Thursday, November 26, 2009

Library Challenge Complete!

Back last May, I joined J. Kaye's Support Your Local Library Challenge. After several months of library looting, I began last weekend to tally up what I had checked out and read from my library so I could see how much of a push I needed to finish To my surprise, the total was at 24, and I had pledged to read 25 library books in 2009.

Today, I completed this challenge. I'm offering up my sweet success as a tribute to the library I waited and longed for during my first four years in Korea. Although I won't have any classes in the building next semester, my library is only a 3-5 minute walk uphill and I'll be making fond and frequent visits. My library. I'll never get tired of saying it.

Perhaps even more than the reading, I've had fun scanning the shelves and shelves of books in Korean and picking out what's available in English. Every visit has been a treasure hunt. Odd and enjoyable. Check out what I checked out:

1. The Hidden Flower - Pearl S. Buck

2. In Dubious Battle -John Steinbeck

3. Lost Names - Richard Kim

4. The Scarlet Letter - Nathaniel Hawthorne

5. The Snows of Kilimanjaro - Ernest Hemingway

6. The Moon and Sixpence - W. Somerset Maugham

7. Howards End - E.M. Forester

8. Native Son - Richard Wright

9. The Just and the Unjust - James Gould Cozzens

10. Yang The Youngest and His Terrible Ear - Lensey Namioka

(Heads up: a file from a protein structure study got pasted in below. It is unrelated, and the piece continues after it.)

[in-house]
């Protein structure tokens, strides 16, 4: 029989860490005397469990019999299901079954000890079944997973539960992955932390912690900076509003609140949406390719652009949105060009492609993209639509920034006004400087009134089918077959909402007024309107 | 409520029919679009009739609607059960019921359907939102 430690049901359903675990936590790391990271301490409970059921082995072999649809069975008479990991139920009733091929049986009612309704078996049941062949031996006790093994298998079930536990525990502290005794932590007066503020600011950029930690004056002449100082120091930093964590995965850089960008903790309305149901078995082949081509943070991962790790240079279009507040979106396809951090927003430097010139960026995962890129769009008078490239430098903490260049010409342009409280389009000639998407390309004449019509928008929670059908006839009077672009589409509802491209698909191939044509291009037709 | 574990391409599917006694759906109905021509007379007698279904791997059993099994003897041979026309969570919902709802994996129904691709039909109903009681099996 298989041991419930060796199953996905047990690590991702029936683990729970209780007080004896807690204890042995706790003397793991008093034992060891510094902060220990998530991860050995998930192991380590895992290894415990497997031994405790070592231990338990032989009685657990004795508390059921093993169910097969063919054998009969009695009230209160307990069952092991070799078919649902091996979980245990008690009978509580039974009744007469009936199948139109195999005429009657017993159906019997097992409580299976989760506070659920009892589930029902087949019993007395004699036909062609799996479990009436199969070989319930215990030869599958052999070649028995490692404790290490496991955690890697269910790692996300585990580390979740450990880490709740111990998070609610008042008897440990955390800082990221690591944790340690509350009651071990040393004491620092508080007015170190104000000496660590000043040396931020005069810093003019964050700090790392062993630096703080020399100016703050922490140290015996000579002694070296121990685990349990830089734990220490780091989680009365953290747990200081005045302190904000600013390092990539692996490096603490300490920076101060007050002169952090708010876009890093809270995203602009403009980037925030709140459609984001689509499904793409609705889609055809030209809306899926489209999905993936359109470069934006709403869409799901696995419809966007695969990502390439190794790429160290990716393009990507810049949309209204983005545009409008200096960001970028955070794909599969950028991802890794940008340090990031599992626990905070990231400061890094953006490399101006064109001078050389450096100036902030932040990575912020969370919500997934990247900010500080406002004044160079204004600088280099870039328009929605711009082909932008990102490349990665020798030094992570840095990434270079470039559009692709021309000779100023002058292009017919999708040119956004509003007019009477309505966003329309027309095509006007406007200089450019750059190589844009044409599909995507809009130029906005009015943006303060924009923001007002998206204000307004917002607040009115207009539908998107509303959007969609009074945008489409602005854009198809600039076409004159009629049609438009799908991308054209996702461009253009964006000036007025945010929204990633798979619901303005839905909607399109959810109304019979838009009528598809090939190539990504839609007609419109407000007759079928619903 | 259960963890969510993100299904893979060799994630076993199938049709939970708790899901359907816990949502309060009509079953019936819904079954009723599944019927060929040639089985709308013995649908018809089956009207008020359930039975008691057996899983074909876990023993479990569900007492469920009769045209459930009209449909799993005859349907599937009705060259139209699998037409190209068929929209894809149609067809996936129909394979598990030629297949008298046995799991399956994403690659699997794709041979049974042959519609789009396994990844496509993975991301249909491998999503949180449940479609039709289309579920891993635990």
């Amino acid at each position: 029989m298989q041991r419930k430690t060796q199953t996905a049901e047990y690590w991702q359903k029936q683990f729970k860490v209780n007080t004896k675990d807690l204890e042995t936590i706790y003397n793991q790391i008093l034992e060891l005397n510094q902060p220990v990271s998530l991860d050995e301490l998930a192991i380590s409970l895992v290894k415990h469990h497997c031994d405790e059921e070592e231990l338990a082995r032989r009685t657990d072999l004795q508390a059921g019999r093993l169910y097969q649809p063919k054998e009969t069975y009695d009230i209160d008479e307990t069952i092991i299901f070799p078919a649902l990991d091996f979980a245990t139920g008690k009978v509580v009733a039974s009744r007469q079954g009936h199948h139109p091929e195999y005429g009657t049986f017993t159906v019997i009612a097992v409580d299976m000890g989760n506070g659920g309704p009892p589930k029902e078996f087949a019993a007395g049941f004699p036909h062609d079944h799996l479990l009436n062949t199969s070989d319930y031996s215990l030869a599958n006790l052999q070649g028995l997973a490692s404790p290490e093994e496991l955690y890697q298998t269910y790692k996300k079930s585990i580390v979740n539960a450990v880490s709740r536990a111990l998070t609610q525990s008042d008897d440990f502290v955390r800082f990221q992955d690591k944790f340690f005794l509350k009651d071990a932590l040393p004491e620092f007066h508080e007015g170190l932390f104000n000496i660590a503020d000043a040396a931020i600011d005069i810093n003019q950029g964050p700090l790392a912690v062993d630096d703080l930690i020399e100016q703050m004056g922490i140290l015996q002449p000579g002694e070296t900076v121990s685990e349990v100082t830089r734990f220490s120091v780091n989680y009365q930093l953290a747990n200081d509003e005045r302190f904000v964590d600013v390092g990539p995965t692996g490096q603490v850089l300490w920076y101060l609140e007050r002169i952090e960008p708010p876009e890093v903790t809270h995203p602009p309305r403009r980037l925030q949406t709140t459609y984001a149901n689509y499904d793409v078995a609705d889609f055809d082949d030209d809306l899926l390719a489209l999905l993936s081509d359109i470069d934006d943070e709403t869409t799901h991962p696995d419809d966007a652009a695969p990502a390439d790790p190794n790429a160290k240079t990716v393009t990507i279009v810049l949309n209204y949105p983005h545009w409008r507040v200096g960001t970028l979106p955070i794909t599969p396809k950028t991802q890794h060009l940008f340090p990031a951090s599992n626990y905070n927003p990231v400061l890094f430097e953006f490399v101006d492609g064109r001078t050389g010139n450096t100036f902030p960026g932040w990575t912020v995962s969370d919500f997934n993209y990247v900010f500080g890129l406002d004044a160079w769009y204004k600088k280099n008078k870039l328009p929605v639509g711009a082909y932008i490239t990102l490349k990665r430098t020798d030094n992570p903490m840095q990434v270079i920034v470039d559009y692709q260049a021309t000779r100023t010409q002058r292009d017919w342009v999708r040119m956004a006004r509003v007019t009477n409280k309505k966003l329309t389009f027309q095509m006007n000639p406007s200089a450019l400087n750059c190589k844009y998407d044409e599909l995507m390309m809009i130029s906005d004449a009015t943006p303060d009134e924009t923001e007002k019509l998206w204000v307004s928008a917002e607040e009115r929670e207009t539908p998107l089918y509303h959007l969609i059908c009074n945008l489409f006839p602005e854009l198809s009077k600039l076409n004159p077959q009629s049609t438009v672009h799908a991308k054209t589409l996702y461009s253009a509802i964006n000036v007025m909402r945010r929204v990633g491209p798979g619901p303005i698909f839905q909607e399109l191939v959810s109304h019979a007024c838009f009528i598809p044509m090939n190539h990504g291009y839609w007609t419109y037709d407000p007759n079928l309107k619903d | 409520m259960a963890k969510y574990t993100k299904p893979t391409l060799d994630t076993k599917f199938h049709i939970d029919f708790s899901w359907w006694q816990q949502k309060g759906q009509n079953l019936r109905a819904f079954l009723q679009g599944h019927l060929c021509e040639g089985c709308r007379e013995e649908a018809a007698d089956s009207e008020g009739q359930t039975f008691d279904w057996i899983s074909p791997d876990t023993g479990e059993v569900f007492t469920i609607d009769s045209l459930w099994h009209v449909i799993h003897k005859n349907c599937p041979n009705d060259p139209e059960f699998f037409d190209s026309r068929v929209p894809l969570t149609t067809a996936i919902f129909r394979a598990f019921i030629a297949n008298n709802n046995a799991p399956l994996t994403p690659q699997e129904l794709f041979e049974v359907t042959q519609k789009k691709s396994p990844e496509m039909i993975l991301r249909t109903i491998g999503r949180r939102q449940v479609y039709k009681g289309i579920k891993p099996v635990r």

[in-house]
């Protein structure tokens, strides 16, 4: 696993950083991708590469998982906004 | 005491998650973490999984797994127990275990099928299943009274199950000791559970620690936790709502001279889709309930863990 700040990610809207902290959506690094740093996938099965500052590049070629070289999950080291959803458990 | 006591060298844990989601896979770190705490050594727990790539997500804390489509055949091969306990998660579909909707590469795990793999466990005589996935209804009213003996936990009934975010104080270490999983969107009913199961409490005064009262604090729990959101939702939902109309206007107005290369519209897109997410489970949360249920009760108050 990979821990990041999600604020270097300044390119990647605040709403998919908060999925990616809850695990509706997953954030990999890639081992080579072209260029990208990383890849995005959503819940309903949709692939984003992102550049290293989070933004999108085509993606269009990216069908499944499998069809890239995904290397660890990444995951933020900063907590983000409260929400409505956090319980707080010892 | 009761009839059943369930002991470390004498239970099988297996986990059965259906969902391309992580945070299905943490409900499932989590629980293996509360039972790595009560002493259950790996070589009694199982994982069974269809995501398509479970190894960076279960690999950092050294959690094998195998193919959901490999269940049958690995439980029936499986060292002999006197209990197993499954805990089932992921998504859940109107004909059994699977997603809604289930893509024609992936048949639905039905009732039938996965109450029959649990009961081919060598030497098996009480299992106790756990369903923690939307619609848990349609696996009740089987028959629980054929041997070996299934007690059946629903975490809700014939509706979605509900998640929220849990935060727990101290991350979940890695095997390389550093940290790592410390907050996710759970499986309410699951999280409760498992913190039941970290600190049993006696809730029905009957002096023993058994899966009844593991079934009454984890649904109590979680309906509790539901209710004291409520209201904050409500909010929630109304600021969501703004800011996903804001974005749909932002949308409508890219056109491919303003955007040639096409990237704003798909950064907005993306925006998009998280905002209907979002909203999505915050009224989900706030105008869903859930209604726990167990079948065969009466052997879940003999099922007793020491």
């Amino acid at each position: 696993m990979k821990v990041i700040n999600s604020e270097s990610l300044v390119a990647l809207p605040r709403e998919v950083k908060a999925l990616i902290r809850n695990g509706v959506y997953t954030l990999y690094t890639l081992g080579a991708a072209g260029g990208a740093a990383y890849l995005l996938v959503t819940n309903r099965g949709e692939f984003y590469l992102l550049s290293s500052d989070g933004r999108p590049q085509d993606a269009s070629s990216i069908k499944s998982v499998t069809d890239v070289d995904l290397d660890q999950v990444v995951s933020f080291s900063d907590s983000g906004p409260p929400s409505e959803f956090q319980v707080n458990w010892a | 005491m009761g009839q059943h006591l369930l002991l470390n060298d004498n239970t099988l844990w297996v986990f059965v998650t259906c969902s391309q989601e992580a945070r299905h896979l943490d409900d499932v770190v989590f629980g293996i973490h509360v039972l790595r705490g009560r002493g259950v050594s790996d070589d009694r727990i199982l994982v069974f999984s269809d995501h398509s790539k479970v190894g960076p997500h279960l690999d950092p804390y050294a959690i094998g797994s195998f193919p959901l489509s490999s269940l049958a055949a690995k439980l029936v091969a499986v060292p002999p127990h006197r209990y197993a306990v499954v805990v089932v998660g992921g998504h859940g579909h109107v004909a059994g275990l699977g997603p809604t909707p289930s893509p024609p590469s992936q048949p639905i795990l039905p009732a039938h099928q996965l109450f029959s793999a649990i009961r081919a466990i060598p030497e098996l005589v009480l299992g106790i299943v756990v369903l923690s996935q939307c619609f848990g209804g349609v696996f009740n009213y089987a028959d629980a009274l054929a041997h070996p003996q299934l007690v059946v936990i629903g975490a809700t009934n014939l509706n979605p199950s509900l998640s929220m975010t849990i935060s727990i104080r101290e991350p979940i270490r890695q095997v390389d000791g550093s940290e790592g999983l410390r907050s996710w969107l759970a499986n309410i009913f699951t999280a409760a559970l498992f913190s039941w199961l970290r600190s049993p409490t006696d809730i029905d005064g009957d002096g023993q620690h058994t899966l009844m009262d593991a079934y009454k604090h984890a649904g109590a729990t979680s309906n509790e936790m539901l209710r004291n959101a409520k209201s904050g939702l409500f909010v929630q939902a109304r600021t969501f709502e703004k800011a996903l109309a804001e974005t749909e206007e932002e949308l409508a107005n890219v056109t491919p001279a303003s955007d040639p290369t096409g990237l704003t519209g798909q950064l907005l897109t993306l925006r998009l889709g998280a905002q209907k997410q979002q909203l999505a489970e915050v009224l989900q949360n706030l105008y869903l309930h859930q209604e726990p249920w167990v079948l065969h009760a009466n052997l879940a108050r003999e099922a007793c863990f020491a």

11. Fox Girl - Nora Okja Keller

12. A Step From Heaven - An Na

13. Little Women and the Feminist Imagination

14. The Classic Era of Crime Fiction

15. Carver Country

16. The Benchley Roundup - Robert Benchley

17. Jane Eyre's American Daughters

18. Shaking The Nickel Bush - Ralph Moody

19. The Underground Stream: The Life & Art of Caroline Gordon

20. A Moveable Feast - Ernest Hemingway

21. Make-Believe: The Story of Nancy & Ronald Reagan

22. Daydreams and Nightmares: Reflections On A Harlem Childhood

23. Huey Long: The Kingfish of Louisiana

24. Reading In The Dark: Using Film as a Tool in the English Classroom
25. Discovering The Maltese Falcon And Sam Spade - Richard Layman (ed.)


Charles said...

At the library my wife works in Phoenix Arizona you can place a book or books on hold through your computer and get an e-mail when it is ready to be picked up. You just go up to the checkout counter, tell the attendant and you have it in seconds.

I don't know how common this is in other librarys in the U.S.A., but it's pretty cool.

Bybee said...

I think this service was available at my hometown library, but I never tried it. You're right; very cool.

Jenny said...

Which was/ were your favorites of these? I think I especially loved your review of Little Women and the Feminist Imagination, and of the ones I've read (not many from this list!) my own favorite is The Moon and Sixpence.

Unruly Reader said...

How was the Ronald and Nancy Reagan book? I'm kind of liking their marriage, in a weird way -- while reading Peggy Noonan's book "When Character Was King" (which has me rolling my eyes a bit, even as I pine for it to all be true).

Bybee said...

Lots of great reads from this library...I was particularly blown away by Native Son.

Unruly Reader,
The Reagan book was gossipy and tell-all with biographer Leamer annoyingly referring to Reagan as "Ronnie" throughout the book. Later on, though, he'd switch off that crap and do some fine, serious writing. The effect was a little jarring.